The present NFF President, Amaju Pinnick, is doing well in one area, commercialization. He is a marketer. With Pinnick, NFF may not entirely depend on government for funds if and when it is duly registered and incorporated. He has that ability, he has the knowledge too. He did it in Delta State both as Chairman of Delta Sports Commission and FA Chairman. There is nothing wrong in capacity building. There is nothing wrong with seeking and acquiring knowledge. That is not a problem. The fundamental problem of our referees is not that they don’t know the rules or laws of the game. Nigeria referees know the rules of the game better than their counterparts in Africa, probably. The problem is not the quality of their knowledge. The international body has no problems with the quality of our referees but where they have problem is their credibility. And this has to do with the environment where they work which does not give them room to fully express their competence. The win-at-home syndrome in our domestic league means they are intimidated by home team supporters. They are exposed to bribery and corruption by team officials. These are the issues. Have you ever heard of the football governing body having arrested and prosecuted anybody, be it club officialor fan?. Have you heard of any club official being sanctioned severely or prosecuted in any court of law for assaulting match official because we know these things happen? Has anybody been charged with malicious damage of club property? Yet these things happen every time. So the environment under which these referees work does not allow them to fully express their professional proficiency and until these things are sorted out by the football governing body, sending referees and coaches to Europe for capacity building will not produce the desired results. Reason is that even after the training abroad you still come back home to face the same hostile environment where home teams must always win or fans will descend on the referee. So I’ll expect Pinnick and co to address the issues of security at match venues, referees match indemnity, making sure they are not under the control of home teams.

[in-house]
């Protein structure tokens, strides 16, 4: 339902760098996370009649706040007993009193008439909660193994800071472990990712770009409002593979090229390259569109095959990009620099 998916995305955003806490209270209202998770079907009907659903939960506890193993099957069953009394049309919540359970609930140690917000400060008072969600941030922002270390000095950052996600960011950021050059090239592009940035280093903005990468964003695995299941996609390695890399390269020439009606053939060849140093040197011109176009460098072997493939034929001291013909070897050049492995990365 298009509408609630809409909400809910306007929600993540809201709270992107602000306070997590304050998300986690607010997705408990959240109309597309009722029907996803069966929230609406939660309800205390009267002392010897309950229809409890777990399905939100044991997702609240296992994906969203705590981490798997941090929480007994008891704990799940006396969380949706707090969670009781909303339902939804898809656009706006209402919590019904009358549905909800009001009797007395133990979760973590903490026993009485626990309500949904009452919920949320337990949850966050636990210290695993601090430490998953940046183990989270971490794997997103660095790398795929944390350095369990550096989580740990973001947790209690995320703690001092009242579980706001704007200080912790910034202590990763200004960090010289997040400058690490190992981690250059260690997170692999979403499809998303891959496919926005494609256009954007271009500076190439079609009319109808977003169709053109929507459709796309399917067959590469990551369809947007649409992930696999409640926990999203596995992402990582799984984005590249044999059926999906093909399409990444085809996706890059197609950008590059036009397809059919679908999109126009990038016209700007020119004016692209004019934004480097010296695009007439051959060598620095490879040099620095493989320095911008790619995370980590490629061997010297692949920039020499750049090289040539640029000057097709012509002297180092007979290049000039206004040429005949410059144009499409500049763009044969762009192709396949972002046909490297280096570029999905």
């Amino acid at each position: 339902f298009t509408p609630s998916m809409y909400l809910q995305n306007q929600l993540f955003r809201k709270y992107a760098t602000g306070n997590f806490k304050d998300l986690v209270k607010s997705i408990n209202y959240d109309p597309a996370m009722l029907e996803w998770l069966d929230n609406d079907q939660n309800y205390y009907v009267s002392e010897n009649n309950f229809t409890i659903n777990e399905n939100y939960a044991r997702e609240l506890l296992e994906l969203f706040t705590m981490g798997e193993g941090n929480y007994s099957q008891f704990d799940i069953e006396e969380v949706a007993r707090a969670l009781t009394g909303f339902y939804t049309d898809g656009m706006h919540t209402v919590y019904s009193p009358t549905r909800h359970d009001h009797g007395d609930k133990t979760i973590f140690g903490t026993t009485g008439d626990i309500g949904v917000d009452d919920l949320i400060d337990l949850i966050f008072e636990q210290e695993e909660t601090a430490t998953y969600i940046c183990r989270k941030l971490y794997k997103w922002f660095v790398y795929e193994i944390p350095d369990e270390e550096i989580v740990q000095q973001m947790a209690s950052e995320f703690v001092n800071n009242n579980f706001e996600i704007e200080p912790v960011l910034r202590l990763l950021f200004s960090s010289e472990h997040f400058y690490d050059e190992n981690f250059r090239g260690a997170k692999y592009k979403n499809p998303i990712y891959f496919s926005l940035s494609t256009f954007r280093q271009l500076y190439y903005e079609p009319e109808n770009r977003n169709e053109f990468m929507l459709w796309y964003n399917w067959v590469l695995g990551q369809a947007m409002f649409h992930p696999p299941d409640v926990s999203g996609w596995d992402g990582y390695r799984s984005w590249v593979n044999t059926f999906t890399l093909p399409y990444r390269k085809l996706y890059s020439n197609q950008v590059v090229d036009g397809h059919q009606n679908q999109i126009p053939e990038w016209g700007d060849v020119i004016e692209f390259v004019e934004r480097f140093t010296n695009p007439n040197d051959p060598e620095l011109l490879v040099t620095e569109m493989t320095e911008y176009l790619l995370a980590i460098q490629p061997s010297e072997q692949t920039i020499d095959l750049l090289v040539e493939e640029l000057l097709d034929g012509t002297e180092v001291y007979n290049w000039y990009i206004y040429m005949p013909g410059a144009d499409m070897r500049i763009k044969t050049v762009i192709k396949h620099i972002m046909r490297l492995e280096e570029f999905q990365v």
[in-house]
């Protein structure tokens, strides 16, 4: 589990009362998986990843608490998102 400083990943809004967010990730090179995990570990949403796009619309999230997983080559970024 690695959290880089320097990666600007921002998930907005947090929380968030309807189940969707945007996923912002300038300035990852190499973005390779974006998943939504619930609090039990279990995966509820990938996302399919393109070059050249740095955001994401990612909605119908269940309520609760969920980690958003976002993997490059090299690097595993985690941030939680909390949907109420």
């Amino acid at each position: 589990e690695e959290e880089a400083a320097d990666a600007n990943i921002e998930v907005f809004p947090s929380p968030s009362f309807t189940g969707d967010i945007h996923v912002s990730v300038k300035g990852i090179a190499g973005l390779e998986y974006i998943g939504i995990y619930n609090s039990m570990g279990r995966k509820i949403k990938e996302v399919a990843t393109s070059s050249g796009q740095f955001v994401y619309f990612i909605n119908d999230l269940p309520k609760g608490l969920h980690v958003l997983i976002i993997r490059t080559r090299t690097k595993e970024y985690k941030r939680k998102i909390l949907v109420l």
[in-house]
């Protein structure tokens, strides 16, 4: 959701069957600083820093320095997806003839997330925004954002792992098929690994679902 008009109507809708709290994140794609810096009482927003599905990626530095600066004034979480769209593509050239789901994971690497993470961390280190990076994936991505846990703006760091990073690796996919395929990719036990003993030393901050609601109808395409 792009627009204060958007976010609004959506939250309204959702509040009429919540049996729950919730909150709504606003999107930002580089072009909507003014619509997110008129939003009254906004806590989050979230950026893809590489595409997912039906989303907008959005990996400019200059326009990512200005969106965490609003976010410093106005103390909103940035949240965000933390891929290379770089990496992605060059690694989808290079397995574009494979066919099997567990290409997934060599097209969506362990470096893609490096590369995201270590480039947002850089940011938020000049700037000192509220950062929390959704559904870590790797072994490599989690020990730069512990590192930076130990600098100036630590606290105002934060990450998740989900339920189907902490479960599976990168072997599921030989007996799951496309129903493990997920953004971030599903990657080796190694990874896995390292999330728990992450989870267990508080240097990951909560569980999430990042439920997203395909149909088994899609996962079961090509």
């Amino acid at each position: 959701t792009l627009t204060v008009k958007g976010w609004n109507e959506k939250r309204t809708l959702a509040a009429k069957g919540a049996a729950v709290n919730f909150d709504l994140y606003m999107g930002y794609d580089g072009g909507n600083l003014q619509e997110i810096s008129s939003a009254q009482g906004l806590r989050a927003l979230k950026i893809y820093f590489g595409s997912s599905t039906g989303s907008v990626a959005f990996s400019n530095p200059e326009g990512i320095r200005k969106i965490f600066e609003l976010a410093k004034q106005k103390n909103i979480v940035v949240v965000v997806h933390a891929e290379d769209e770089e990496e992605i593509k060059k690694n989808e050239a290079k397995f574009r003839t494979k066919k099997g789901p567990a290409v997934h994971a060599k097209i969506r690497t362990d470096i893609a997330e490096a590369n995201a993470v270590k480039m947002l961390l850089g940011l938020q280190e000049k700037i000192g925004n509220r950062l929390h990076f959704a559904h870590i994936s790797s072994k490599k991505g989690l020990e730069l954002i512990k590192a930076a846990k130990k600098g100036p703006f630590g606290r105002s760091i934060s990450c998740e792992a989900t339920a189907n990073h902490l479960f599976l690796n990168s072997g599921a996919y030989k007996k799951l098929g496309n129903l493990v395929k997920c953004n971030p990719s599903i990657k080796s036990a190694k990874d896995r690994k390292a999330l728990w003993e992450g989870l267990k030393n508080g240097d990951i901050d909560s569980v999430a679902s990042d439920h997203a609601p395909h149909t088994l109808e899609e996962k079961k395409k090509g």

Nigeria coaches have won the FIFA U-17 World Cup over and over again. Nigeria coaches have won the CAF Champions League, talking about Kadiri Ikhana and Okey Emordi. Nigeria coach have qualified Togo for the World Cup in 2006. You remember what we did to Shaibu Amodu, we did it to Christian Chukwu, remember what we did to Samson Siasia. So it’s still down to work environment. It’s all about our attitude to our own coaches. Before Coach Lars Lagerback led the Super Eagles to the South Africa 2010 World Cup finals, his salary was paid upfront, millions of naira. But Stephen Keshi who’s our own, was owed seven months salary, no official car, no official accommodation. These are issues our football governing body should address. After sending them to Europe, when they come back would you stop treating them like slaves?. I think those overseas courses are just to curry public support or sympathy.
Thank you, Chief Amisiemaka for sharing your time with us.
You’re welcome.